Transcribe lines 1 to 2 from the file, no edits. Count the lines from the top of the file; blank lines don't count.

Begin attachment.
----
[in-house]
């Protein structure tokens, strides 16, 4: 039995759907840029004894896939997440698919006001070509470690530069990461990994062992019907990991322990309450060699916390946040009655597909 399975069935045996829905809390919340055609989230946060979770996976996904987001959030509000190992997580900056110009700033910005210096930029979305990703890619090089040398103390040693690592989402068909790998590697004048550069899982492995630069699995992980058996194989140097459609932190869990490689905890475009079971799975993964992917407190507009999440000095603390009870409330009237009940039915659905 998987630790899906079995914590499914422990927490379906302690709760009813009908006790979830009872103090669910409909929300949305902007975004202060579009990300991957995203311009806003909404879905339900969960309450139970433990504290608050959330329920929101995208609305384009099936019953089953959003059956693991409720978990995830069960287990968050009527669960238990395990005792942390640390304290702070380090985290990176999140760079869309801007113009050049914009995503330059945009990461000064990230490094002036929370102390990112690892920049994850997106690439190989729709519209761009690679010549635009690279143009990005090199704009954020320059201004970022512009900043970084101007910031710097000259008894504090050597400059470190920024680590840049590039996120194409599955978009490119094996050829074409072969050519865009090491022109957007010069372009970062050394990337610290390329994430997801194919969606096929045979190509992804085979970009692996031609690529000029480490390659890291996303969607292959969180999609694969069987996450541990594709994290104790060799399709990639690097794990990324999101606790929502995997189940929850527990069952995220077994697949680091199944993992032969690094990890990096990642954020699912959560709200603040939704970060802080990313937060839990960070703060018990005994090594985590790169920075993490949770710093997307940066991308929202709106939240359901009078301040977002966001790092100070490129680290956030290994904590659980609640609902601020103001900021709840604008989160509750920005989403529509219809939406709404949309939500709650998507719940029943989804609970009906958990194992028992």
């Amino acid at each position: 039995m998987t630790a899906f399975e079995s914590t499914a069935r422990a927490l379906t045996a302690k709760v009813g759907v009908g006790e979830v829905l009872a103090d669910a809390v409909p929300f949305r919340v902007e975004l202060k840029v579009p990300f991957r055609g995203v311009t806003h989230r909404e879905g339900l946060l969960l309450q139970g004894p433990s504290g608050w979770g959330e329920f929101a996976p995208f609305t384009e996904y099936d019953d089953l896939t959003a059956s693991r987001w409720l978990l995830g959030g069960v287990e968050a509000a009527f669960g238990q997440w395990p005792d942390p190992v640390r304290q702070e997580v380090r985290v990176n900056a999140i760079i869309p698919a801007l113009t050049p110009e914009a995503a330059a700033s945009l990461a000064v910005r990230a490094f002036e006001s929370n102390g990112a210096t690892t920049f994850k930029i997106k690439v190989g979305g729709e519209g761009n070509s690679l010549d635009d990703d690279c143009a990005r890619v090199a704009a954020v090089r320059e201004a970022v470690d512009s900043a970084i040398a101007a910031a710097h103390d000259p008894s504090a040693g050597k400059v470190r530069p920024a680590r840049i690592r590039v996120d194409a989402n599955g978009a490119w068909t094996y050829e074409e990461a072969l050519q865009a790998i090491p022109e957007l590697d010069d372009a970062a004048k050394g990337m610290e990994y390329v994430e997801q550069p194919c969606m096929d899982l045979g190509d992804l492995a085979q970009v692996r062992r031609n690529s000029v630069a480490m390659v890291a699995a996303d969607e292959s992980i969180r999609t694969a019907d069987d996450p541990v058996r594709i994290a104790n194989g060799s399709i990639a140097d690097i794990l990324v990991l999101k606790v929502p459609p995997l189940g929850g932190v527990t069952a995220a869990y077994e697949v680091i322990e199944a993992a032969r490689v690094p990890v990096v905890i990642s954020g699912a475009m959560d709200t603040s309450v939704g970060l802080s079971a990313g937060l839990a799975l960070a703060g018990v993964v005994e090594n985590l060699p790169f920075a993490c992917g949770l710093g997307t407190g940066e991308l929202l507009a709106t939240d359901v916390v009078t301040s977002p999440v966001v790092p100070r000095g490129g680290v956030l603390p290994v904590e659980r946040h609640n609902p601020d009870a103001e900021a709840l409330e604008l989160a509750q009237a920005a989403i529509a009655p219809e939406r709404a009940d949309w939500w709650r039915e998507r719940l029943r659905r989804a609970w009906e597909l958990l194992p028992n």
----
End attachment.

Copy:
[in-house]
């Protein structure tokens, strides 16, 4: 039995759907840029004894896939997440698919006001070509470690530069990461990994062992019907990991322990309450060699916390946040009655597909 399975069935045996829905809390919340055609989230946060979770996976996904987001959030509000190992997580900056110009700033910005210096930029979305990703890619090089040398103390040693690592989402068909790998590697004048550069899982492995630069699995992980058996194989140097459609932190869990490689905890475009079971799975993964992917407190507009999440000095603390009870409330009237009940039915659905 998987630790899906079995914590499914422990927490379906302690709760009813009908006790979830009872103090669910409909929300949305902007975004202060579009990300991957995203311009806003909404879905339900969960309450139970433990504290608050959330329920929101995208609305384009099936019953089953959003059956693991409720978990995830069960287990968050009527669960238990395990005792942390640390304290702070380090985290990176999140760079869309801007113009050049914009995503330059945009990461000064990230490094002036929370102390990112690892920049994850997106690439190989729709519209761009690679010549635009690279143009990005090199704009954020320059201004970022512009900043970084101007910031710097000259008894504090050597400059470190920024680590840049590039996120194409599955978009490119094996050829074409072969050519865009090491022109957007010069372009970062050394990337610290390329994430997801194919969606096929045979190509992804085979970009692996031609690529000029480490390659890291996303969607292959969180999609694969069987996450541990594709994290104790060799399709990639690097794990990324999101606790929502995997189940929850527990069952995220077994697949680091199944993992032969690094990890990096990642954020699912959560709200603040939704970060802080990313937060839990960070703060018990005994090594985590790169920075993490949770710093997307940066991308929202709106939240359901009078301040977002966001790092100070490129680290956030290994904590659980609640609902601020103001900021709840604008989160509750920005989403529509219809939406709404949309939500709650998507719940029943989804609970009906958990194992028992």